那时候我在缅甸的蒲甘，从那里坐蒸汽船到了曼德勒。在我抵达目的地的前几天，有一个晚上，船泊在临河一个村子的附近，趁这机会我决定岸上去转转。船长告诉我那里有一个不错的小酒吧，可以去放松一下。那里的人惯于招待到像我这样从蒸汽船上下来的陌生人，老板是个体面人。说不定在那儿我还能玩两副桥牌。于是百无聊赖之下，我坐上停在码头边的牛车，来到酒吧门前。当我朝里走时，看到游廊上坐着一个人，他朝我点点头，问我想要杯威士忌混苏打还是金比特。他都没想我有没有钱。我要了威士忌苏打就坐了下来。他是个瘦削的高个子，皮肤晒成古铜色，留着大胡髭，穿着卡其色的短裤和衬衫。我并不知道他的名字，等我们聊了一会儿，又进来一个人自称是酒吧老板，他叫我的这位朋友作乔治。 “你太太那儿有来什么新消息吗？”他问道。 乔治的眼睛变亮了。 “有，这次收到些信。她现在可逍遥着呢。” “是不是劝你不要发愁？” 乔治轻笑了一声，不知道是不是错觉，我似乎觉得他的笑里带着哭腔。 “是这么说了。不过说来简单做起来难。我当然知道她想去度个假，她也确实该放松一下。可她不在了，我可真难过。” 他转向我，“你瞧，这是我第一次和太太分开，没了她我就像一条无家可归的狗。” “你结婚多久了？” “五分钟了。” 酒吧老板笑起来。 “别装傻了，乔治。你结婚都八年了。” 等我们又聊了一会儿，乔治看了看表，说他得去换衣服准备吃晚饭，于是便离开了我们。老板看着他消失在夜色里，脸上带着嘲弄的笑容。 “他现在落了单，我们就一个劲地寻他开心。”他告诉我，“自从他太太离开家以后，他就难受坏啦。” “她要是知道自己的丈夫有多爱她，一定会很高兴。” “梅宝可是个了不起的女人。” 他把服务生叫来，又点了一些酒。在这友好的地方，他们不会问你身上有没有钱，你自然有钱。随后他靠在长椅上，点上一支方头雪茄，把乔治和梅宝的故事讲给我听。 乔治在回家休假的时候与梅宝订了婚。原本按照计划，等他回到缅甸后再过半年，梅宝就来和他会合。然而麻烦事接二连三的出现：先是梅宝的父亲去世，而后战争又爆发了，再后来乔治又被派到别的地方，白人姑娘可受不了那里的环境。于是最后过了七年，梅宝才得以动身。乔治把前前后后都安排妥当，准备等她一到就举行婚礼，然后便出发去仰光接她。在轮船将要到港的那天上午，他开着借来的轿车到码头边，下了车来回踱步。 然后，他忽然间没头没脑一下子泄了气。他可已经有七年没见梅宝，连她长得什么样都记不起来。对他而言她完完全全就是个陌生人。他感到胃里一阵可怕的空虚，膝盖哆嗦起来。他没法坚持到底。他必须告诉梅宝自己是多么的抱歉，但他做不到，他真的没法和她结婚。可是一个男人怎么能对一个姑娘说这种话，一个和他订婚七年、跋涉六千英里来和他结婚的女人。要这么做他也没胆。绝望中他心生出一股勇气。在那当口，码头边正好有一艘船准备开往新加坡。他匆匆忙忙写了一封信给梅宝，然后便一件行李都不拿，穿着身上的行头跳上船逃跑了。 梅宝收到的信是这样写的： 亲爱的梅宝， 我因公事被紧急召走，不知几时才能回来。我觉得你最好先回英格兰去。后面的安排待定。 爱你的乔治 可等他到了新加坡，一份电报正等着他： 非常理解。不要担心。爱你的，梅宝。 恐惧逼得他心生急智。 “唉，我觉得她在跟着我。”他说。他拍电报给仰光的海运事务所，获悉她就在当时开往新加坡的轮船上。没有时间可以浪费。他跳上开往曼谷的火车。可他还是不放心：她毫不费力就能发现他已经去往曼谷，然后像他一样轻而易举搭上火车。万幸的是，正好有一艘法国货船第二天准备开往西贡。那船又脏又挤，又不舒服。他高高兴兴顺利抵达目的地，坐人力车来到酒店。可等他在登记薄上写下自己的名字，一封电报就立即送到他手上。上面只写着： 爱你的，梅宝。 这足足把他吓出一身冷汗。“下一班去香港的船是什么时候？”他问。情势是这样危急。他到了香港，可是不敢待在那里；他辗转马尼拉，马尼拉危机四伏；他又跑到上海，上海让他心神不宁；每次他从酒店里走出来，总是担心会撞进梅宝的怀抱里；不，上海绝不安全。唯一的办法就是去横滨。到了横滨大酒店，一封电报在等着他：可惜没在马尼拉碰到。爱你的，梅宝。 他眉头紧锁，惴惴不安地查看航运报告。她现在在哪里呢？他又折回上海。这次他直接到酒店取电报。递上来的电报是这么写的： 马上就到。爱你的，梅宝。 不，不，他怎么能那么容易被逮住。他已经盘算好了：扬子江那么长，这段时间水位又在下降。他可以搭上最后一班蒸汽船直上重庆，这样除非坐舢板船，不然之后谁也别想在来年春天以前坐船旅行。一个姑娘只身一人是绝不可能坐舢板船的。他取道汉口，到达宜昌，从那里换船，穿过急流湍滩到达重庆。可他只觉得命悬一线，绝不能有任何差池：有个叫成都的地方是四川的首府，离重庆四百英里远。从这里过去只能走陆路，一路上满是土匪强盗。到了那里人就安全了。 等雇来轿夫和苦力，乔治便即刻出发。当最后一眼看到这座孤城的城墙雉堞，他长出了一口气。日落时分若站在那城墙之上，可以看到远在西藏白雪皑皑的山脉。 他终于可以安歇下来：梅宝永远不会发现他在那里。成都的领事恰巧是他的朋友，乔治便住在他那里。他在官邸里享受着安逸的时光，沉浸在呕心沥血横穿亚洲的逃亡之后得来的闲散生活之中，最要紧的是他感到安全无比。日子就这样，一个礼拜又一个礼拜慵懒地过去。 有一天早上，乔治和领事在院子里，浏览一个中国人带给他们的春宫图。正在这时，领事馆的大门口响起了一阵敲门声。门房打开门，只见四个苦力抬着个轿椅走到里面，他们往前走进了两步便把椅子放下，梅宝从上面下来。她穿戴整洁，神情平静，容光焕发。从她脸上丝毫看不出两个礼拜的旅途劳顿。乔治凝固了。他脸色苍白，像个死人。她走到他面前：“你好，乔治，我真担心又要和你错过。”“你好，梅宝。”他颤颤巍巍地回答。 他不知道该说些什么，只是来回张望：梅宝挡在门前面。她看着他，蓝色的眼睛里泛着微笑。 “你一点都没变，”她说。“七年的时间可能把人弄成多么可怕的样子，我真担心你会变得又胖又秃。我太紧张了。要是经过这么多年我却没法嫁给你，那多可怕。” 她转向领事。 “你就是领事吗？” “是的。” “好极了。我进去洗个澡出来嫁给他！” 于是，她成功了。 Mabel by W.S.MaughamI was at Pagan, in Burma, and from there I took the steamer to Mandalay, but a couple of days before I got there, when the boat tied up for the night at a riverside village, I made up my mind to go ashore. The skipper told me that there was there a pleasant little club in which I had only to make myself at home; they were quite used to having strangers drop off like that from the steamer, and the secretary was a very decent chap; I might even get a game of bridge. I had nothing in the world to do, so I got into one of the bullock-carts that were waiting at the landing-stage and was driven to the club. There was a man sitting on the veranda and as I walked up he nodded to me and asked whether I would have a whisky and soda or a gin and bitters. The possibility that I would have nothing at all did not even occur to him. I chose the longer drink and sat down. He was a tall, thin, bronzed man, with a big moustache, and he wore khaki shorts and a khaki shirt. I never knew his name, but when we had been chatting a little while another man came in who told me he was the secretary, and he addressed my friend as George.'Have you heard from your wife yet?' he asked him.The other's eyes brightened.'Yes, I had letters by this mail. She's having no end of a time.''Did she tell you not to fret?'George gave a little chuckle, but was I mistaken in thinking that there was in it the shadow of a sob?'In point of fact she did. But that's easier said than done. Of course I know she wants a holiday, and I'm glad she should have it, but it's devilish hard on a chap.' He turned to me. 'You see, this is the first time I've ever been separated from my missus, and I'm like a lost dog without her.''How long have you been married?''Five minutes.'The secretary of the club laughed.'Don't be a fool, George. You've been married eight years.'After we had talked for a little, George, looking at his watch, said he must go and change his clothes for dinner and left us. The secretary watched him disappear into the night with a smile of not unkindly irony.'We all ask him as much as wo can now that he's alone,' he told me. 'He mopes so terribly since his wife went home.''It must be very pleasant for her to know that her husband is as devoted to her as all that.''Mabel is a remarkable woman.'He called the boy and ordered more drinks. In this hospitable place they did not ask you if you would have anything; they took it for granted. Then he settled himself in his long chair and lit a cheroot. He told me the story of George and Mabel.They became engaged when he was home on leave, and when he returned to Burma it was arranged that she should join him in six months. But one difficulty cropped up after another; Mabel's father died, the war came, George was sent to a district unsuitable for a white woman; so that in the end it was seven years before she was able to start. He made all arrangements for the marriage, which was to take place on the day of her arrival, and went down to Rangoon to meet her. On the morning on which the ship was due he borrowed a motor-car and drove along to the dock. He paced the quay.Then, suddenly, without warning, his nerve failed him. He had not seen Mabel for seven years. He had forgotten what she was like. She was a total stranger. He felt a terrible sinking in the pit of his stomach and his knees began to wobble. He couldn't go through with it. He must tell Mabel that he was very sorry, but he couldn't, he really couldn't marry her. But how could a man tell a girl a thing like that when she had been engaged to him for seven years and had come six thousand miles to marry him? He hadn't the nerve for that either. George was seized with the courage of despair. There was a boat at the quay on the very point of starting for Singapore; he wrote a hurried letter to Mabel, and without a stick of luggage, just in the clothes he stood up in, leaped on board.The letter Mabel received ran somewhat as follows:Dearest Mabel,I have been suddenly called away on business and do not know when I shall be back. I think it would be much wiser if you returned to England. My plans are very uncertain. Your loving George.But when he arrived at Singapore he found a cable waiting for him.Quite understand. Don't worry. Love. Mabel.Terror made him quick-witted.'By Jove, I believe she's following me,' he said. He telegraphed to the shipping-office at Rangoon and sure enough her name was on the passenger list of the ship that was now on its way to Singapore. There was not a moment to lose. He jumped on the train to Bangkok. But he was uneasy; she would have no difficulty in finding out that he had gone to Bangkok and it was just as simple for her to take the train as it had been for him. Fortunately there was a French tramp sailing next day for Saigon. He took it. At Saigon he would be safe; it would never occur to her that he had gone there; and if it did, surely by now she would have taken the hint. It is five day's journey from Bangkok to Saigon and the boat is dirty, cramped, and uncomfortable. He was glad to arrive and took a rickshaw to the hotel. He signed his name in the visitors' book and a telegram was immediately handed to him. It contained but two words:Love. Mabel.They were enough to make him break into a cold sweat. 'When is the next boat for Hong-Kong?' he asked. Now his flight grew serious. He sailed to Hong-Kong, but dared not stay there; he went to Manila; Manila was ominous; he went on to Shanghai: Shanghai was nerve-racking; every time he went out of the hotel he expected to run straight into Mabel's arms; no, Shanghai would never do. The only thing was to go to Yokohama. At the Grand Hotel at Yokohama a cable awaited him:So sorry to have missed you at Manila. Love. Mabel.He scanned the shipping intelligence with a fevered brow. Where was she now? He doubled back to Shanghai. This time he went straight to the club and asked for a telegram. It was handed to him:Arriving shortly. Love. Mabel.No, no, he was not so easy to catch as all that. He had already made his plans. The Yangtse is a long river and the Yangtse was falling. He could just about catch the last steamer that could get up to Chungking and then no one could travel till the following spring except by junk. Such a journey was out of the question for a woman alone. He went to Hankow and from Hankow to Ichang, he changed boats here and from Ichang through the rapids went to Chungking. But he was desperate now, he was not going to take any risks: there was a place called Cheng-tu, the capital of Szechuan, and it was four hundred miles away. It could only be reached by road, and the road was infested with brigands. A man would be safe there.George collected chair-bearers and coolies and set out. It was with a sigh of relief that he saw at last the crenellated walls of the lonely Chinese city. From those walls at sunset you could see the snowy mountains of Tibet.He could rest at last: Mabel would never find him there. The consul happened to be a friend of his and he stayed with him. He enjoyed the comfort of a luxurious house, he enjoyed his idleness after that strenuous escape across Asia, and above all he enjoyed his divine security. The weeks passed lazily one after the other.One morning George and the consul were in the courtyard looking at some curios that a Chinese had brought for their inspection when there was a loud knocking at the great door of the Consulate. The door-man flung it open. A chair borne by four coolies entered, advanced, and was set down. Mabel stepped out. She was neat and cool and fresh. There was nothing in her appearance to suggest that she had just come in after a fortnight on the road. George was petrified. He was as pale as death. She went up to him. 'Hullo, George, I was so afraid I'd missed you again.' 'Hullo, Mabel,' he faltered.He did not know what to say. He looked this way and that: she stood between him and the doorway. She looked at him with a smile in her blue eyes.'You haven't altered at all,' she said. 'Men can go off so dreadfully in seven years and I was afraid you'd got fat and bald. I've been so nervous. It would have been terrible if after all these years I simply hadn't been able to bring myself to marry you after all.'She turned to George's host.'Are you the consul?' she asked.'I am.''That's all right. I'm ready to marry him as soon as I've had a bath.' And she did.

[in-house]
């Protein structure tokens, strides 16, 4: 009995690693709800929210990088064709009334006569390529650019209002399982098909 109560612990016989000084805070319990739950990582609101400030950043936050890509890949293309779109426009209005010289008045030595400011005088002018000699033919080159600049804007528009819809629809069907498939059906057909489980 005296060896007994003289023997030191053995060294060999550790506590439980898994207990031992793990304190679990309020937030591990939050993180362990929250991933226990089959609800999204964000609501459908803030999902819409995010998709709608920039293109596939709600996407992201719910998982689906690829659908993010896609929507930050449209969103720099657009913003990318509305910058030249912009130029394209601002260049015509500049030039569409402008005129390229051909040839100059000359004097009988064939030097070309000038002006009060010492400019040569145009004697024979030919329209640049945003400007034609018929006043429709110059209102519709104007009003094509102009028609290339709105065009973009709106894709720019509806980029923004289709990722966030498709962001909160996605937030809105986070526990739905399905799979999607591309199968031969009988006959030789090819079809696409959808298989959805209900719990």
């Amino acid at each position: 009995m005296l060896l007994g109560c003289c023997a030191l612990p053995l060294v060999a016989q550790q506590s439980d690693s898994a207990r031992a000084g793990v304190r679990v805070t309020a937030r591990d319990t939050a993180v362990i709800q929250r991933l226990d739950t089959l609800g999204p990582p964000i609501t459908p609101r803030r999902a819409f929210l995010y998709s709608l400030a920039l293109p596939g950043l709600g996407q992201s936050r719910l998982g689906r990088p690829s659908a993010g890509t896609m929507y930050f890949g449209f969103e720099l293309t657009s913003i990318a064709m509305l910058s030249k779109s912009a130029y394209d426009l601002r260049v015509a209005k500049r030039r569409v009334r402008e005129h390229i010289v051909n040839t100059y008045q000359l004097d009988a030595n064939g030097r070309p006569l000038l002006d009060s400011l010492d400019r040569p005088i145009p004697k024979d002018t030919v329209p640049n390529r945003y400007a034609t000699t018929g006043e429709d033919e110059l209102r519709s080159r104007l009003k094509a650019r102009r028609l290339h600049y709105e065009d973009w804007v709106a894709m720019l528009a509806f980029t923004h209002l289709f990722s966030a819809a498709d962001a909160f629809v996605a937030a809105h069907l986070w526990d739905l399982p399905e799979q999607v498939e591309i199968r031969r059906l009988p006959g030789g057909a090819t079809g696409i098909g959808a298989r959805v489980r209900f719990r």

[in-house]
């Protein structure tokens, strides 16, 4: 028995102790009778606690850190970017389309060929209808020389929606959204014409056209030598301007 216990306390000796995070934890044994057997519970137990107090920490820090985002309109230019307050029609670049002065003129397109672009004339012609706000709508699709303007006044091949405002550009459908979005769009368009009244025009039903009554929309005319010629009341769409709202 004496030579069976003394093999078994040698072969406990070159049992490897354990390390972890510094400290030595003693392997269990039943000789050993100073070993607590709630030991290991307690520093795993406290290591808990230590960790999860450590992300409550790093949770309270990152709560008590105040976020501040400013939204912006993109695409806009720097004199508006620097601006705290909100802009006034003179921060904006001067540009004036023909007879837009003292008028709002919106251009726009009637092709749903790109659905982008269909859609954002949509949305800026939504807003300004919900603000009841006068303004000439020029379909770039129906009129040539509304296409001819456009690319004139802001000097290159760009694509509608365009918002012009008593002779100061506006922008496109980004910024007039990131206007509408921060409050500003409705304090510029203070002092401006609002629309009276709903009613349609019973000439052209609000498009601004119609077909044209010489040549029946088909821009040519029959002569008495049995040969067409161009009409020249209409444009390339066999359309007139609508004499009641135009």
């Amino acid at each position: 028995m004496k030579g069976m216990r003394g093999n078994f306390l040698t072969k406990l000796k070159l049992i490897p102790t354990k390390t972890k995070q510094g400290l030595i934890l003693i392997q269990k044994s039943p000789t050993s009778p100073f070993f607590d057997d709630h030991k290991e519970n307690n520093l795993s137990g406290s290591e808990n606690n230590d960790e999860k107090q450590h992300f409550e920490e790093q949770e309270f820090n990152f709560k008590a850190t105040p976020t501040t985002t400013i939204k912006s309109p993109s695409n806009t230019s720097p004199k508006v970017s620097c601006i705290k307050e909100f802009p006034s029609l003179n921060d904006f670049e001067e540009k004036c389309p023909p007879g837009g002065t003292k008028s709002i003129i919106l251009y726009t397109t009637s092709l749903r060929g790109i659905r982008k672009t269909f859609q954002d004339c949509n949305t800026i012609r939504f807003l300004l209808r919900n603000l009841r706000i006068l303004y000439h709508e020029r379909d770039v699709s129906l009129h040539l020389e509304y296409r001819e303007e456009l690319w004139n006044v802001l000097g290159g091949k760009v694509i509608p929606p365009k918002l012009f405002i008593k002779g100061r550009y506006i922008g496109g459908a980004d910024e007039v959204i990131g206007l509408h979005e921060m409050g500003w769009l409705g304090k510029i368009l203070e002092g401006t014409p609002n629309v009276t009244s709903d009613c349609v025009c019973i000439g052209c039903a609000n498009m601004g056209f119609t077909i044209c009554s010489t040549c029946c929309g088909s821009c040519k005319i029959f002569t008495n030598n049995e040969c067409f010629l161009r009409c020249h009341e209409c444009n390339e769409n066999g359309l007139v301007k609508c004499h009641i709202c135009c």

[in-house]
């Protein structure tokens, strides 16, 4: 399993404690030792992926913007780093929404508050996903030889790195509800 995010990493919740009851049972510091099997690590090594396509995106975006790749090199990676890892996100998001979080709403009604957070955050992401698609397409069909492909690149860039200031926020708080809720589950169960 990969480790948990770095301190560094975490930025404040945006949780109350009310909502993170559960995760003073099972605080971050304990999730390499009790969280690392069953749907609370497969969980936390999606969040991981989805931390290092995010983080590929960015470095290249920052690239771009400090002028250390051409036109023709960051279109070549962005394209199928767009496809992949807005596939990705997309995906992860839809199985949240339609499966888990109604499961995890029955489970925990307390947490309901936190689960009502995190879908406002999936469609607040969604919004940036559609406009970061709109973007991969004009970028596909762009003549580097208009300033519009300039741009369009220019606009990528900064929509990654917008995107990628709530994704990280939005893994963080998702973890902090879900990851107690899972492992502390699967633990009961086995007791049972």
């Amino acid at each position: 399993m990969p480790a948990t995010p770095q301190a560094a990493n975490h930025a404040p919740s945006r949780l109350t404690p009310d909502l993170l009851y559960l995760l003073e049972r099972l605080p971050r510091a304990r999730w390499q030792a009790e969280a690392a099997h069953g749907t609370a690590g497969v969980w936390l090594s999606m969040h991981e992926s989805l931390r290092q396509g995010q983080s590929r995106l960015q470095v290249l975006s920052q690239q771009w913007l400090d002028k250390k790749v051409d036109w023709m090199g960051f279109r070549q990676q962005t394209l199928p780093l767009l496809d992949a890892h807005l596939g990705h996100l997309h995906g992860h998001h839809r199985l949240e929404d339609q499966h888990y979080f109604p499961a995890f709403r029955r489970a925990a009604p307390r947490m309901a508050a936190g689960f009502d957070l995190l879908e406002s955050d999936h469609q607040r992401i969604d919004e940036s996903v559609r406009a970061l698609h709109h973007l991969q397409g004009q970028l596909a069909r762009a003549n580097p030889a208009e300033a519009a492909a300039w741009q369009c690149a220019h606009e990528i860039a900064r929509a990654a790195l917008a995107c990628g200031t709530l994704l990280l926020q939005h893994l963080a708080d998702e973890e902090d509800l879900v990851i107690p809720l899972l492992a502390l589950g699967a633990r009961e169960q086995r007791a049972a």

四点五十五分，康德的仆人兰佩准时叫醒他。五点，他穿着拖鞋、晨衣，戴着睡帽，又在睡帽上加一顶三角帽，坐在书房准备吃早饭。他的早餐包括一杯淡茶和一烟斗烟。接下来的两小时他准备早晨的讲课。然后他更衣。他讲课的课堂就在他家的底楼。他的讲课从七点开始，一直到九点结束。他的课大受欢迎，如果你想抢个好位置，非得六点半到课堂不可。 康德坐在一张小书桌后面，以谈话的语气讲课，声音很轻，很少用手势，但他讲话幽默，旁征博引，使他的讲课富有生气。他的目标是培养学生进行自我思考，他不喜欢他的学生忙忙碌碌地记下他说的每一句话。 “先生们，不要忙着写，”又一次他说，“我不是在宣读神谕。” 他习惯于把目光投向坐在他旁边的学生，通过观察其表情来判断他是否已听懂。但一件小小的琐事往往会分散他的注意力。有一次，他注意到一个学生的纽扣掉了，他的思路因此而被打断。另一次，有一个学生昏昏欲睡，连连打哈欠，他打断自己的讲演。说道：“如果有人一定得打哈欠，礼貌的方法是用手捂住嘴巴。” 九点钟康德回到他的书房，又穿上晨衣、拖鞋，戴上睡帽和三角帽，一直学习到十二点三刻。然后，他把厨师叫下来，告诉她吃饭的时间。然后他更衣，回到书房，等着客人一同进餐。 他不能忍受一个人吃饭的寂寞，因此，总是有客人和他一同进餐，客人少则两人，多则五人。客人一到，康德吩咐佣人把饭端上，他自己则去取银匙，银匙跟钱一起被锁在客厅的橱柜里。 客人们在餐厅就座后，康德说声“先生们，请，”便开始用餐。这一餐的食物非常丰盛，因为这是康德白天唯一的一餐，通常有汤、干豆烧鱼、烤肉，最后是奶酪和时令水果。每位客人前放一品脱红葡萄酒和一品脱白葡萄酒，客人们想喝什么就喝什么。 康德喜欢谈话，但他喜欢一个人说，如果有人打断或反驳，就会显得不快；但他的谈话总是令人愉快，就是他一个人独说，也没人介意。 他还会讲一些幽默的故事，这些故事有很多，他讲得非常出色。他说：“据说饭后笑一笑有助于消化。” 吃饭的时候他喜欢慢慢享受，客人们一直到很晚才起身。客人们走后，他不再坐下，以免睡着。他不允许自己这样做，因为他认为人不能贪睡，这样时间就节省下来，生命就延长了。他开始午后的散步。 他个子矮小，只有五英尺高，窄胸，肩膀一个高一个低。他很瘦，近乎憔悴。他有个鹰勾鼻子，眉毛精致，气色不错。他的眼睛很小，但很蓝，富有生气及穿透力。他穿着整洁。他头戴金色假发，脖子上系一条黑色领带，穿的衬衫在领子和袖口有褶边；外套、裤子和马甲质地都很好，脚上穿一双灰色丝袜，穿的鞋子有银白色扣子。他腋下挟一顶三角帽，手拿金头拐杖。他每天散步一小时，不管雨天还是晴天，但如果看上去天色不好，他的仆人会拿一把大伞跟着他。 他唯一没有去散步的一回是在他收到卢梭的《爱弥尔》的时候，那是他在家中看书，三天没出门。散步时他走得很慢，因为他认为出汗对他不好，他喜欢一个人散步，因为他养成了通过鼻孔呼吸的习惯，他认为这样能预防感冒。要是有个伴儿和他一块儿散步，出于礼貌他就得说话，他就不得不用嘴巴来呼吸了。 他的散步总是同一条线路，沿着林登街，根据海涅说，他要在这条街来回走八次。他总是在同一时刻离家，非常准时，镇上的人们可以据此调整钟表的时间。他回家后就回到书房，然后读书、写信，直到黄昏天色黯淡之时。然后，他习惯性地两眼凝视附近教堂的塔楼，思索起他正思考的问题。九点三刻，他暂停他艰苦的劳作，十点便在床上安睡。 尽管他活到八十岁，他从未到过离他出生的小镇六十英里以外的地方。他小毛小病不断，病痛缠身，但他凭借自己的意志不去注意它们，仿佛这些病痛并未发生在其身上一般。 他既不冲动，也不感情外露，待人友好，尽管并不富有，却慷慨大方，乐于助人。他智慧非凡，思辩能力让人敬佩，但他的内心情感却十分贫乏。有两次他认真考虑过婚姻，但他花了太多的时间去考虑婚姻的利弊得失，就在他考虑的当口，他注目的一个年轻女子与他人结了婚，另一位在他作出决定之前就离开了他所在的康尼斯伯格镇。KANT THE MAN William Somerset Maugham Punctually at five minutes to five Lampe, his servant, waked Professor Kant and by five, in his slippers, dressing-gown and night-cap, over which he wore his three-corned hat, he seated himself in his study ready for breakfast. This consisted of a cup of weak tea and a pipe of tobacco. The next two hours he spent thinking over the lecture he was to deliver that morning. The he dressed. The lecture room was on the ground floor of his house. He lectured from seven till nine and so popular were his lectures that if you wanted a good seat you had to be there at six-thirty. Kant, seated behind a little desk, spoke in a conversational tone, in a low voice, and very rarely indulged in gesture, but he enlivened his discourse with humor and abundant illustrations. His aim was to teach his students to think for themselves and he did not like it when they busied themselves with their quills to write down his every word. “Gentlemen, do not scratch so,” he said once. “I am not oracle.” It was his custom to fix his eyes on a student who sat close to him and judge by the look on his face whether or not he understood what he said. But a very small thing distracted him. On one occasion he lost the thread of his discourse because a button was wanting on the coat of one of the students, and on another, when a sleepy youth persistently yawned, he broke off to say: “If one cannot avoid yawning, good manners require that the hand should be placed before the mouth.” At nine o’clock Kant returned to his room, once more put on his dressing-gown, his night-cap, his three-corned hat and his slippers and studied till exactly a quarter to one. Then he called down to his cook, told her the hour, dressed and went back to his study to await the guests he expected to dinner. He could not bear to eat alone, and there were always guests, never less than two nor more than five. As soon as they were assembled Kant told his servant to bring the dinner and himself went to fetch the silver spoons which he kept locked up with his money in a bureau in the parlour. The party seated themselves in the dining-room and with the words “Now, gentlemen,” Kant set to. The meal was substantial. It was the only one he ate in the day, and consisted of soup, dried pulse with fish, roast, cheese to end with and fruit when in season. Before each guest was placed a pint bottle of red wine and a pint bottle of white so that he could drink whichever he liked. Kant was fond of talking, but preferred to talk alone, and if interrupted or contradicted was apt to show displeasure; his conversation, however, was so agreeable that none minded if he monopolized it. He would also tell humorous stories, of which he had a rich supply and which he told uncommonly well, so, he said, “that the repast may end with laughter, which is calculated to promote digestion.” He like to linger over dinner and the guests did not rise from table till late. He would not sit down after they had left in case he fell asleep, and this he would not permit himself to do since he was of opinion that sleep should be enjoyed sparingly, for thus time was saved and so life lengthened. He set out on his afternoon walk. He was a little man, barely five feet tall, with a narrow chest and one shoulder higher than the other, and he was thin almost to emaciation. He had a crooked nose, but a fine brow and his color was fresh. His eyes, though small, were blue, lively and penetrating. He was natty I his dress. He wore a small blond wig, a black tie, and a shirt with ruffles round the throat and wrists; a coat, breeches and waistcoat of fine cloth, gray silk stockings and shoes with silver buckles. He carried his three-cornered hat under his arm and in his hand a gold-headed cane. He walked every day, rain or fine, for exactly one hour, but if the weather was threatening, his servant walked behind him with a big umbrella. The only occasion on which he is known to have omitted his walk is when he received Rousseau’s Emile, and then, unable to tear himself away from it, he remained indoors for three days. He walked very slowly because he thought it was bad for him to sweat, and alone because he had formed the habit of breathing through his nostrils, since thus he thought to avoid catching cold and, had he had a companion with whom courtesy would obliged him to speak, he would have been constrained to breathe through his mouth. He invariably took the same walk, along the Linden Alley, and this, according to Heine, he strolled up and down eight times. He issued from his house at precisely the same hour so that the people of the town could set their clocks by it. When he came home he returned to his study and read and wrote letters till the light failed. Then, as was his habit, fixing his eyes on the tower of a neighboring church, he pondered over the problems that just then occupied him. At a quarter to ten he suspended his arduous labor and by ten was safely tucked up in bed. Though he lived to be eighty, he never went more than sixty miles away from the town in which he was born. He suffered from frequent indispositions and was seldom free from pain, but he was able by the exertion of his will to turn his attention away from his feelings just as though they did not concern him. He was neither impulsive nor demonstrative, but he was kindly, within his scanty means generous. His intelligence was great, his power of reasoning impressive, but his emotional nature was meagre. Twice he thought seriously of marrying, but he took so long to consider the advantages and disadvantages of the step he had in mind that in the interval one of the young women he had his eye on married somebody else and the other left Konigsberg before he reached a decision.